"Our people will enjoy bright future" says gender advocate

Article, 13.03.2018

What does it take to be a gender equality advocate in Azerbaijan? If you ask this question to Shahla Ismayil, who is a prominent gender equality advocate, she would say: “it is not easy, but it is very important!”

Shahla regards every case of women rights violation as a human rights violation and she is never tired repeating that women should get empowered – socially, politically, economically – in order to play a more significant role in the life of the country.

Shahla Ismayil
Shahla Ismayil is one of the most respected women human rights defenders and gender advocates in Azerbaijan. © SCO South Caucasus

Shahla Ismayil is one of the most respected and experienced female human rights defenders and gender advocates in Azerbaijan. She is passionate about Azerbaijan and wants to contribute to the country’s development through women’s empowerment and participation. She says working in this field is a moral imperative for her and nothing will stop her from fulfilling this task she chose for herself. Being a Bill Maynes fellow of the US-based Eurasia Foundation, as well as John Smith Fellow (UK), Shahla has been the author and director of more than 100 projects and programs in the field of human rights and gender equality. She has published more than 120 articles and publications both within the country and abroad. Her cooperation portfolio includes a list of over 50 international institutions, including UN agencies, EU, OSCE, Council of Europe, Konrad Adenauer Stiftung, USAID, Asian Development Bank and many others. Currently, she chairs the Women’s Association for Rational Development (WARD), established in 2002, which has 4 priority programs – gender equality, economic development, healthcare and peacebuilding. Shahla is also the Attorney of Human Rights House Foundation in Azerbaijan and the country advisor for two grant-making women foundations.

On the eve of 8 March International Women’s Day, we asked Shahla what worried her most in Azerbaijan nowadays. She said outmigration is a big challenge and this disturbs her a lot, as when people leave, their determination for improvement also diminishes. “Poor records on the overall quality of education and healthcare reduces the space for equal access and decent services in these areas. Both men and women of Azerbaijan tend to leave the country for better education opportunities and healthcare services. Some leave forever and it is so sad to observe this migration, because we are at the moment when every single citizen matters. Escaping from the problems for a better life will never lead us to a solution. We have to switch from personal level to the national one. We have to seek for better solutions for the whole country, not only for our families. This is the most alarming issue for me now.”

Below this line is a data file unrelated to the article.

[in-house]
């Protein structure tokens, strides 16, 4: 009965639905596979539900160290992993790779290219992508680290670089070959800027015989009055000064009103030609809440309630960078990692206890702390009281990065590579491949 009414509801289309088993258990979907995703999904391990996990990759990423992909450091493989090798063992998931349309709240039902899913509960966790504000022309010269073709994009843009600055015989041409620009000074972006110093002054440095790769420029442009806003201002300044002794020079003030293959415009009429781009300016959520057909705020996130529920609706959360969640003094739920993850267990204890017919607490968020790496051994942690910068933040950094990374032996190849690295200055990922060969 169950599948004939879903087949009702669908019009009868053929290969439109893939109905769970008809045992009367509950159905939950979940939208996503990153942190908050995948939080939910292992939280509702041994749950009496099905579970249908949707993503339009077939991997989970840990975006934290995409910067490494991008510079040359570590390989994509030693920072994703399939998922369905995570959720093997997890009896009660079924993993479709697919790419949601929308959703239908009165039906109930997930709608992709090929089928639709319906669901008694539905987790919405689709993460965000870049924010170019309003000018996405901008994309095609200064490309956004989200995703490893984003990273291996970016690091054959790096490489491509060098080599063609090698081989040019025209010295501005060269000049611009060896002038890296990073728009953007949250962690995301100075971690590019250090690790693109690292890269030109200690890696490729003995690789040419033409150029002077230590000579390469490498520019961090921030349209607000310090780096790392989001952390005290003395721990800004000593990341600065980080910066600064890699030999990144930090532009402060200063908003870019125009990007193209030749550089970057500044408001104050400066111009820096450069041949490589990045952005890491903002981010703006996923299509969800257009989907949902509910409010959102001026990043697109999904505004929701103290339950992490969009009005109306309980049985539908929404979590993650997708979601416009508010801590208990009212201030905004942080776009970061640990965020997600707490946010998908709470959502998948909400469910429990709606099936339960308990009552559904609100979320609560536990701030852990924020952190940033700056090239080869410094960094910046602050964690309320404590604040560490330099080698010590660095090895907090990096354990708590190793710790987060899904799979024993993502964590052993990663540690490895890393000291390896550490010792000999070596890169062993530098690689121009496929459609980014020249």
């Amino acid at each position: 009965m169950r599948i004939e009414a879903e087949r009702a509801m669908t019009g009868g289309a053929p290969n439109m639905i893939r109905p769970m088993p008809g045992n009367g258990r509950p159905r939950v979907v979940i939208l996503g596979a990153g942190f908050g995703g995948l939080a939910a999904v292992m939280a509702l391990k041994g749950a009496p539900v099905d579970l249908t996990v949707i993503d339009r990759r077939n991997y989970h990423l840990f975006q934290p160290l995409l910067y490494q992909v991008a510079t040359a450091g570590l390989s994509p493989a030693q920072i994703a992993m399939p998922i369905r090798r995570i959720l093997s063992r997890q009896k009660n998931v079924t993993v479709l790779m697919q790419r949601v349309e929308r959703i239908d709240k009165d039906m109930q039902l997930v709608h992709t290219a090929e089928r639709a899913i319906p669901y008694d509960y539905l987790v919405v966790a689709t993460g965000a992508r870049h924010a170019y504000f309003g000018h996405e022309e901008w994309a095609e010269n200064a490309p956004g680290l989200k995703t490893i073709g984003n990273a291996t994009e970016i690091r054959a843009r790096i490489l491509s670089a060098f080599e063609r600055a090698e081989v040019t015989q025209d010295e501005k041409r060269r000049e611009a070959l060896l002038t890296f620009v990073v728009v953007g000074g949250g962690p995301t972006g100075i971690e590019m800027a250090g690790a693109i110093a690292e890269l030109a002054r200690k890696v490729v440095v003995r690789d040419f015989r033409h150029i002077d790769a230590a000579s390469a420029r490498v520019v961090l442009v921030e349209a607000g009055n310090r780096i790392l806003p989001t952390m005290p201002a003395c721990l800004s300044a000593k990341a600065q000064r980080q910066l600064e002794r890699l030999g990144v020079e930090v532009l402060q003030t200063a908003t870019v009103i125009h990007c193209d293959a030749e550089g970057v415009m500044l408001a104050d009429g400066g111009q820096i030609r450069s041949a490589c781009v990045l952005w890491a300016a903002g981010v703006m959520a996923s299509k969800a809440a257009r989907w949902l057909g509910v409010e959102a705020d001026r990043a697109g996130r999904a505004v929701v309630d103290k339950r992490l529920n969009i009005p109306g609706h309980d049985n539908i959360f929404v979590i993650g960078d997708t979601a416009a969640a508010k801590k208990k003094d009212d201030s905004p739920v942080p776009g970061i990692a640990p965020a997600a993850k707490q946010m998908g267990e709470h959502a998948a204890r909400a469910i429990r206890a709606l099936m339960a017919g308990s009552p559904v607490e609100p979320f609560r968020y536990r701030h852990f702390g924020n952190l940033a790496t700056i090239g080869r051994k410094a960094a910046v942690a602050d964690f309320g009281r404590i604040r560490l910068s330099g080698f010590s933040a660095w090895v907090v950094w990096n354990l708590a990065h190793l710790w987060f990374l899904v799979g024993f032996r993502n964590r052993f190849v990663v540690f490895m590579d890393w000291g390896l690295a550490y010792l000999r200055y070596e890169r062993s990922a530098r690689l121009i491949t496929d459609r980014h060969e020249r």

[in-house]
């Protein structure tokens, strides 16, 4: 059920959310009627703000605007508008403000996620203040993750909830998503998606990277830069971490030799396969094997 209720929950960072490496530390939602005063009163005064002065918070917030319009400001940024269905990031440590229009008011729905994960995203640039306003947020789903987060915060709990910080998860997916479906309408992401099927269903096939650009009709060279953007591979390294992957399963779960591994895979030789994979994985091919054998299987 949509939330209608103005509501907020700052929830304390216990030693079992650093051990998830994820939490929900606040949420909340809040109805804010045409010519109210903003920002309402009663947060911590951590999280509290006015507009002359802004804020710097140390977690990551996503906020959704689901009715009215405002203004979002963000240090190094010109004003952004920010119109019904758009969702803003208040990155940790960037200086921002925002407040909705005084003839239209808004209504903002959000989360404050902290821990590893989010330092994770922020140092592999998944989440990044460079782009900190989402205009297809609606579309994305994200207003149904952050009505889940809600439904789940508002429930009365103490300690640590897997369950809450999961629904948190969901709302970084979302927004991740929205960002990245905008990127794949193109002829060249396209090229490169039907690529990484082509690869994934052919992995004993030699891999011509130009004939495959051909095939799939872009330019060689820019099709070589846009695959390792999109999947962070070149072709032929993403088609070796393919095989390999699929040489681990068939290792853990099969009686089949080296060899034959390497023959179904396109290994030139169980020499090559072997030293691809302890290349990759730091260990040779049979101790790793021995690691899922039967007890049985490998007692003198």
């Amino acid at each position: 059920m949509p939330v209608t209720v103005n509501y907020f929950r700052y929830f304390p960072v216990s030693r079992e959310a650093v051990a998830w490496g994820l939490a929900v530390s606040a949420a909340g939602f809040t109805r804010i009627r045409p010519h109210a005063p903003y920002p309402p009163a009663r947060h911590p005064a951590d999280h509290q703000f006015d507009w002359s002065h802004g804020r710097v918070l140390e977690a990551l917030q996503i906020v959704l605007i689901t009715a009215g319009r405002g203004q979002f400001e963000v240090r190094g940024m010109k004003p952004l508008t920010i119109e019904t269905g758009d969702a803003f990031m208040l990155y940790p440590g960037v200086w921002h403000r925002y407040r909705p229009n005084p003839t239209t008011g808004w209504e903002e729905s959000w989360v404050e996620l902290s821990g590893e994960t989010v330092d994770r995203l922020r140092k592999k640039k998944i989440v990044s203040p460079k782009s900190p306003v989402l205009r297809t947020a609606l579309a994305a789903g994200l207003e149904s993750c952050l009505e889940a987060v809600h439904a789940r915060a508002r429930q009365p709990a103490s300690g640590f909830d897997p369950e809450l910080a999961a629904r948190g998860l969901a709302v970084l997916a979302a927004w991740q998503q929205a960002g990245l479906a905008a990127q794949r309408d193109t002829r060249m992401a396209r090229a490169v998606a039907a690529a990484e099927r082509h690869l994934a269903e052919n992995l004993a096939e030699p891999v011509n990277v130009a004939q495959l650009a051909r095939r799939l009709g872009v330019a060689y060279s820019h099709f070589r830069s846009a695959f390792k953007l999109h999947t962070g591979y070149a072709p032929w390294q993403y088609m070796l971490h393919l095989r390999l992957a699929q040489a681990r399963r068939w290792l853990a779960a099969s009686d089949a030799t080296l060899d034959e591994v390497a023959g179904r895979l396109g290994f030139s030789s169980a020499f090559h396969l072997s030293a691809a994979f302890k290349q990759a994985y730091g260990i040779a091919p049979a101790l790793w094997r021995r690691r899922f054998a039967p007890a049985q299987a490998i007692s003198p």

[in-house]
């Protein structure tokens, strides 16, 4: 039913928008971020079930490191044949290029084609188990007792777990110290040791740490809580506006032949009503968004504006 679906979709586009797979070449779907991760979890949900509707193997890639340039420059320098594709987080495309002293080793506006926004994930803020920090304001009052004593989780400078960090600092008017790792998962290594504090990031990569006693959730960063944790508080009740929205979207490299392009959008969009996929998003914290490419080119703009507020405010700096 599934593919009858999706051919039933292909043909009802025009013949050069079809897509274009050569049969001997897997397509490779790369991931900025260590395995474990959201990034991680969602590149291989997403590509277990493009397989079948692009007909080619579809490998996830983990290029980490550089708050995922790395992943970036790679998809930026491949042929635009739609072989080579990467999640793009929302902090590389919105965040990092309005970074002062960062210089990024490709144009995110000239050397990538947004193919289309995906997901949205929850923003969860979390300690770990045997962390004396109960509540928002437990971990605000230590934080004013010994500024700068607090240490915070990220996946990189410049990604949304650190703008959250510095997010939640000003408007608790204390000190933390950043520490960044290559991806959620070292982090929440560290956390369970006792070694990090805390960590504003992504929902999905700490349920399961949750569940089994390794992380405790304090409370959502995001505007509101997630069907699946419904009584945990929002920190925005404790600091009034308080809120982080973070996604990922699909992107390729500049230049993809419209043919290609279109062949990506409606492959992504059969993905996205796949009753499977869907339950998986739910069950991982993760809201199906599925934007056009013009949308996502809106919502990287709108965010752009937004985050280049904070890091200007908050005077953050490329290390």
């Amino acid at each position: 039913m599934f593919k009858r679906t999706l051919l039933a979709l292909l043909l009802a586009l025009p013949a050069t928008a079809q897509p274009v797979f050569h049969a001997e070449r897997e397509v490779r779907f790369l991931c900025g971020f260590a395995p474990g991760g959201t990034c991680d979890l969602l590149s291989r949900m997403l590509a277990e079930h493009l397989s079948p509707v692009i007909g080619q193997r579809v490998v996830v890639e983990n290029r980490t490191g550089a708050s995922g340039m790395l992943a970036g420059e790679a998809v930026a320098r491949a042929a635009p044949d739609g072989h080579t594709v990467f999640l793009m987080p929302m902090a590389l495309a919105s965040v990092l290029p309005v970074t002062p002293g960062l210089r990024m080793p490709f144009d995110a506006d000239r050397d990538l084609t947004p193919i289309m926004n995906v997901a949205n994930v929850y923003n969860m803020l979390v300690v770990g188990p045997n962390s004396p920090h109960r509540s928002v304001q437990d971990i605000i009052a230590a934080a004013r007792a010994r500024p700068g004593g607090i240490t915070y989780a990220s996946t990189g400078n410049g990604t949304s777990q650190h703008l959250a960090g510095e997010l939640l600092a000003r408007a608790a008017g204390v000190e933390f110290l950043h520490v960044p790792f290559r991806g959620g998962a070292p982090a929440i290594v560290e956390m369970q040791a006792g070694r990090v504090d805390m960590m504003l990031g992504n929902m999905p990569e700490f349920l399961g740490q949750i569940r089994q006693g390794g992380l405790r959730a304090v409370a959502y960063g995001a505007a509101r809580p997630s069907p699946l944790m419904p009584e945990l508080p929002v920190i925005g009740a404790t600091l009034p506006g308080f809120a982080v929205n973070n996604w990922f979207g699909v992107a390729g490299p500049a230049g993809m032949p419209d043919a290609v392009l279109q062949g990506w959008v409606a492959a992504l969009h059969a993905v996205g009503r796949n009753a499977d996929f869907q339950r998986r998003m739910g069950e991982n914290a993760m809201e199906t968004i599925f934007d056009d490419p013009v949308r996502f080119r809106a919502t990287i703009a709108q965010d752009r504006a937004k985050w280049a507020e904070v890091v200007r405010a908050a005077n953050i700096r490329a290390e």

We also asked about Shahla’s assessment on women’s position in Azerbaijan. She said: “If you compare with 10-15 years ago, the situation regarding women’s rights in Azerbaijan has changed to the better in some areas – more opportunities, more emancipation, more awareness and more acknowledgment. These improvements could be obtained through systematic joint efforts of the government, civil society, mass media and international organizations. However, some areas have obvious declines. For example, the sex-selective abortions. With the introduction of modern technology and the overall reduction of fertility rate over the last decade, we observe the sad consequences of this patriarchal and ugly phenomenon. The dominating son-preference made Azerbaijan getting the second place for sex-ratio gap in the world. And this patriarchal approach mirrors the deeply-rooted stereotypes in society – restrictions, perceptions, violence…. There is still a long way to go - how can we claim for gender equality if the sex-selective abortion remains a top issue on human rights agenda?! For instance, we want more women to be represented in our parliament, but in order to achieve this, a woman should be born first!”

Despite of all current difficulties and challenges, Shahla remains optimistic about the future of the country due to its main resource – the people. She also believes that the national values - honesty, courage, wisdom, dignity – will support the citizens to withstand the hard circumstances and they will ultimately enjoy the bright future they deserve. 

The Swiss Cooperation Office as part of the Swiss Embassy worked with Shahla Ismayil to design a very useful book for business women entitled “101 rules for business women” and to conduct a gender assessment survey in cooperation with UNDP, the findings of which will be used as baseline data for a major women’s economic empowerment project in Azerbaijan in 2017.